Forensic Science, Medicine, and Pathology

, Volume 8, Issue 4, pp 395–401 | Cite as

Eponyms in forensic pathology

  • Pavel Nečas
  • Petr Hejna


The phenomenon of eponymous terms in forensic pathology is described in this paper. The authors analyzed representative textbooks (monographs) dealing with forensic pathology in both English and German and identified several eponymous terms. The paper aims to present to the reader the most important eponymous terms in forensic pathology. Included in the paper are the following terms: Beckwith’s Sign, Casper’s Rule, Krönlein’s Shot, Lichtenberg’s Figures, Nysten’s Law, Paltauf’s Spots, Puppe’s Rule, Sehrt’s Sign, Simon’s Sign, Sveshnikov’s Sign, Tardieu’s Spots, Wischnewski Spots, Wydler’s Sign. The spread of eponymous terms throughout various languages is mentioned. The linguistic basis of such terms as well as their advantages and disadvantages in specialist fields, and indeed in even wider circles, is discussed. The authors state that the main function of these terms is to facilitate the open flow of unambiguous information among scholars. Eponymous terms in forensic pathology are characteristic for the German speaking countries and for all countries influenced by the German school of forensic pathology. Their usage in the Anglo-Saxon world is much less widespread, meaning they do not occur very often in English monographs and textbooks.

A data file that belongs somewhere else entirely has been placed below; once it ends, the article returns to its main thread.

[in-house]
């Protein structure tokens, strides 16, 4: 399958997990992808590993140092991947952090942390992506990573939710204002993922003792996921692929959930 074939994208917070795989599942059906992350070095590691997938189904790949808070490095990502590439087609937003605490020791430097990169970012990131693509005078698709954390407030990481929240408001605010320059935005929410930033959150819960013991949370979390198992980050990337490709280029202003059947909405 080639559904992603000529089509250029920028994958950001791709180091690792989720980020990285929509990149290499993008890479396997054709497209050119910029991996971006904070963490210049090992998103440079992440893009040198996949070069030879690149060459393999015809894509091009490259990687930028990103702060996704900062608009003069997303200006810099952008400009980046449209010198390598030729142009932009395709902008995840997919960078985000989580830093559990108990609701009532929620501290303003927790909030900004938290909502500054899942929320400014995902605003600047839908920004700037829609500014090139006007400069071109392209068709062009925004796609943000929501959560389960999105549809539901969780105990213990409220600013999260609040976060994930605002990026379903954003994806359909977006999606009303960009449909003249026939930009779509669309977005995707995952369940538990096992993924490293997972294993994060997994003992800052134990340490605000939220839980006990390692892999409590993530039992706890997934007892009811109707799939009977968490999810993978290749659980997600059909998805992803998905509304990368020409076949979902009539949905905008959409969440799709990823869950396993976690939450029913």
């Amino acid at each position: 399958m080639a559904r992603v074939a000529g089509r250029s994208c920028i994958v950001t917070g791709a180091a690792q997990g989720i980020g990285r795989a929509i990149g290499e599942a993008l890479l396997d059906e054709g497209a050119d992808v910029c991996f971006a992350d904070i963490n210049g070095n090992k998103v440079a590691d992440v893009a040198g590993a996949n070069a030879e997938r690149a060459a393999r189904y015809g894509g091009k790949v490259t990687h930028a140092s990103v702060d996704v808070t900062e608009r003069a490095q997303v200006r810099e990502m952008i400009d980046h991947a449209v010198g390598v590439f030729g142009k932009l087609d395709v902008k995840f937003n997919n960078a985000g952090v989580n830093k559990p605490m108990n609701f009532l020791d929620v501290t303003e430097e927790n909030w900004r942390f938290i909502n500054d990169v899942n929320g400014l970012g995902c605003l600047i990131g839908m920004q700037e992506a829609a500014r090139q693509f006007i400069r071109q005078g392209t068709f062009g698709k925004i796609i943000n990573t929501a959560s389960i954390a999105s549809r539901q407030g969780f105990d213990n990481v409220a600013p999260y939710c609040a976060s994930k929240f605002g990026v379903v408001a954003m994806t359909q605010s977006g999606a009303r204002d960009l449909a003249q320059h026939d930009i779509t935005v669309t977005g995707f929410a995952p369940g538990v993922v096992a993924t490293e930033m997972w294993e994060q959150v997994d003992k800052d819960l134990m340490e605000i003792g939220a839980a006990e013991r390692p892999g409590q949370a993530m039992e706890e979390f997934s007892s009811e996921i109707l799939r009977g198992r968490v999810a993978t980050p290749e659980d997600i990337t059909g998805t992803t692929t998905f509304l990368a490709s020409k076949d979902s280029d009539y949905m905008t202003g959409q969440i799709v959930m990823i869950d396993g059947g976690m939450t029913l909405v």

Forensic pathology Terminology Eponym Communication Language for special purposes Textbooks 



The authors wish to acknowledge Prof. Roger W. Byard (University of Adelaide, Australia) for providing Fig. 1, and Olga Bukačová (Charles University, Prague, Czech Republic) and Jana Hercová (National Medical Library, Prague, Czech Republic) for their kind help.


  1. 1.
    Bozděchová I. Současná terminologie [Contemporary Terminology]. Praha: Karolinum; 2009.Google Scholar
  2. 2.
    Saukko P, Knight B. Knight’s forensic pathology. London: A Hodder Arnold Publication; 2004.Google Scholar
  3. 3.
    Spitz WU, et al. Spitz and Fisher’s medicolegal investigation of death. Springfield: Charles C Thomas Publisher; 2006.Google Scholar
  4. 4.
    Byard RW. Sudden death in the young. New York: Cambridge University Press; 2010.Google Scholar
  5. 5.
    Brinkmann B, Madea B. Handbuch gerichtliche Medizin, Band 1. Berlin: Springer; 2003.Google Scholar
  6. 6.
    Reimann W, Prokop P. Vademecum Gerichtsmedizin. Berlin: VEB Verlag Volk und Gesundheit; 1980.Google Scholar
  7. 7.
    Hochmeister M, Grassberger M, Stimpfl T. Forensische Medizin für Studium und Praxis. Wien: Maudrich; 2007.Google Scholar
  8. 8.
    Madea B, editor. Praxis Rechtsmedizin. Berlin: Springer; 2007.Google Scholar
  9. 9.
    Madea B, Dettmeyer R, Schmidt P. Leichenschau. In: Madea B, editor. Praxis Rechtsmedizin. Berlin: Springer; 2007. p. 45.Google Scholar
  10. 10.
    Hejna P, Šafr M, Zátopková L. Reconstruction of devastating head injuries: a useful method in forensic pathology. Int J Legal Med. 2011;125:587–90.PubMedCrossRefGoogle Scholar
  11. 11.
    Resnik BI, Wetli CV. Lichtenberg figures. Am J Forensic Med Pathol. 1996;17:99–102.PubMedCrossRefGoogle Scholar